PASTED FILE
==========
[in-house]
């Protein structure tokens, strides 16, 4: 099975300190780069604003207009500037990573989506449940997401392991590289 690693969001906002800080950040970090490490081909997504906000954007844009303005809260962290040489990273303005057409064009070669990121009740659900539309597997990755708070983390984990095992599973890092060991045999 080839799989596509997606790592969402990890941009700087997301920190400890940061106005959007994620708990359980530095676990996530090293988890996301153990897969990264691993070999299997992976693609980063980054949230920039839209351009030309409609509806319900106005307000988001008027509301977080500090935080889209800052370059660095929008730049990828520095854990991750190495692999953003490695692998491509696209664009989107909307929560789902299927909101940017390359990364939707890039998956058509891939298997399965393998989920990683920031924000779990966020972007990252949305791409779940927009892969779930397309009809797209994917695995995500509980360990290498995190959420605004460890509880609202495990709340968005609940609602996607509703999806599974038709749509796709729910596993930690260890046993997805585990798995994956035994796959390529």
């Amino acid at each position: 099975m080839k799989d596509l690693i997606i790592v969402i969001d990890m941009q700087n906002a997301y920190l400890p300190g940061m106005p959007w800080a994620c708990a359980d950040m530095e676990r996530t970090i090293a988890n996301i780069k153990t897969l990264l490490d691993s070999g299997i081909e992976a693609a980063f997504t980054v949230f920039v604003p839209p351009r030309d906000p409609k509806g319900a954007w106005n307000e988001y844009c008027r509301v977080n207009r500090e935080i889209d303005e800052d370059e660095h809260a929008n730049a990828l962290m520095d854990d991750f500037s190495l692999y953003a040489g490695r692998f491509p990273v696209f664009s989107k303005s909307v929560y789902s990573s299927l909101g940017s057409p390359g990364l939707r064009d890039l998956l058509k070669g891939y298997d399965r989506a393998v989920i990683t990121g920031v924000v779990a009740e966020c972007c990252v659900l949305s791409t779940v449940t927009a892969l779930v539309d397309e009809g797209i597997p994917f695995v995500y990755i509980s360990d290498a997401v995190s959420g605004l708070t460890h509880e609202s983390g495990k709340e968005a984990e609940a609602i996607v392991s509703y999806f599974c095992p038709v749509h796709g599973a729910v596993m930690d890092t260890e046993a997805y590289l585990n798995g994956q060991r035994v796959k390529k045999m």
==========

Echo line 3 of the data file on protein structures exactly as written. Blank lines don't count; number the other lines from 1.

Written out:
């Amino acid at each position: 099975m080839k799989d596509l690693i997606i790592v969402i969001d990890m941009q700087n906002a997301y920190l400890p300190g940061m106005p959007w800080a994620c708990a359980d950040m530095e676990r996530t970090i090293a988890n996301i780069k153990t897969l990264l490490d691993s070999g299997i081909e992976a693609a980063f997504t980054v949230f920039v604003p839209p351009r030309d906000p409609k509806g319900a954007w106005n307000e988001y844009c008027r509301v977080n207009r500090e935080i889209d303005e800052d370059e660095h809260a929008n730049a990828l962290m520095d854990d991750f500037s190495l692999y953003a040489g490695r692998f491509p990273v696209f664009s989107k303005s909307v929560y789902s990573s299927l909101g940017s057409p390359g990364l939707r064009d890039l998956l058509k070669g891939y298997d399965r989506a393998v989920i990683t990121g920031v924000v779990a009740e966020c972007c990252v659900l949305s791409t779940v449940t927009a892969l779930v539309d397309e009809g797209i597997p994917f695995v995500y990755i509980s360990d290498a997401v995190s959420g605004l708070t460890h509880e609202s983390g495990k709340e968005a984990e609940a609602i996607v392991s509703y999806f599974c095992p038709v749509h796709g599973a729910v596993m930690d890092t260890e046993a997805y590289l585990n798995g994956q060991r035994v796959k390529k045999m």